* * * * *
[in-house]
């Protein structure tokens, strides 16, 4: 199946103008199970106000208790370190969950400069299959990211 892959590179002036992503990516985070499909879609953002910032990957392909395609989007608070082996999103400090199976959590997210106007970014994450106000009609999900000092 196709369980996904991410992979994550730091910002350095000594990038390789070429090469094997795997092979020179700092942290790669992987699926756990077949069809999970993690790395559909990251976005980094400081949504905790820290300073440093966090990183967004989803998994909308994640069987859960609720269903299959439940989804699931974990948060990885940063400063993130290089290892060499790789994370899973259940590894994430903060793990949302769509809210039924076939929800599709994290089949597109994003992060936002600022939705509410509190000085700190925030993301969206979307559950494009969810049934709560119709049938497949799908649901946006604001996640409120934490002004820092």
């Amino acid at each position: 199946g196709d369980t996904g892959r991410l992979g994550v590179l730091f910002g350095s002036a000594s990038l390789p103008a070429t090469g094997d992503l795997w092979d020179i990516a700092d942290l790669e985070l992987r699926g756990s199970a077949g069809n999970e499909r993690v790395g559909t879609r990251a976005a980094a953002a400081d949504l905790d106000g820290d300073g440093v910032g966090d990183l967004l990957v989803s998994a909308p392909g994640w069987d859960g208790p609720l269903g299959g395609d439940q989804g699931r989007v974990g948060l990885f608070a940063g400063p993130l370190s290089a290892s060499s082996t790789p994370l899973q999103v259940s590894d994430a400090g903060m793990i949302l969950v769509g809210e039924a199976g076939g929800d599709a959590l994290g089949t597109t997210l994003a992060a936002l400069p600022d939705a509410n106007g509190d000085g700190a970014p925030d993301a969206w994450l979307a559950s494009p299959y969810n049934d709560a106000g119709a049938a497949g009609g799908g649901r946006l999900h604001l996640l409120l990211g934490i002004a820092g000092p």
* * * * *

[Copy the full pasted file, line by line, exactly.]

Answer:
[in-house]
């Protein structure tokens, strides 16, 4: 199946103008199970106000208790370190969950400069299959990211 892959590179002036992503990516985070499909879609953002910032990957392909395609989007608070082996999103400090199976959590997210106007970014994450106000009609999900000092 196709369980996904991410992979994550730091910002350095000594990038390789070429090469094997795997092979020179700092942290790669992987699926756990077949069809999970993690790395559909990251976005980094400081949504905790820290300073440093966090990183967004989803998994909308994640069987859960609720269903299959439940989804699931974990948060990885940063400063993130290089290892060499790789994370899973259940590894994430903060793990949302769509809210039924076939929800599709994290089949597109994003992060936002600022939705509410509190000085700190925030993301969206979307559950494009969810049934709560119709049938497949799908649901946006604001996640409120934490002004820092």
């Amino acid at each position: 199946g196709d369980t996904g892959r991410l992979g994550v590179l730091f910002g350095s002036a000594s990038l390789p103008a070429t090469g094997d992503l795997w092979d020179i990516a700092d942290l790669e985070l992987r699926g756990s199970a077949g069809n999970e499909r993690v790395g559909t879609r990251a976005a980094a953002a400081d949504l905790d106000g820290d300073g440093v910032g966090d990183l967004l990957v989803s998994a909308p392909g994640w069987d859960g208790p609720l269903g299959g395609d439940q989804g699931r989007v974990g948060l990885f608070a940063g400063p993130l370190s290089a290892s060499s082996t790789p994370l899973q999103v259940s590894d994430a400090g903060m793990i949302l969950v769509g809210e039924a199976g076939g929800d599709a959590l994290g089949t597109t997210l994003a992060a936002l400069p600022d939705a509410n106007g509190d000085g700190a970014p925030d993301a969206w994450l979307a559950s494009p299959y969810n049934d709560a106000g119709a049938a497949g009609g799908g649901r946006l999900h604001l996640l409120l990211g934490i002004a820092g000092p």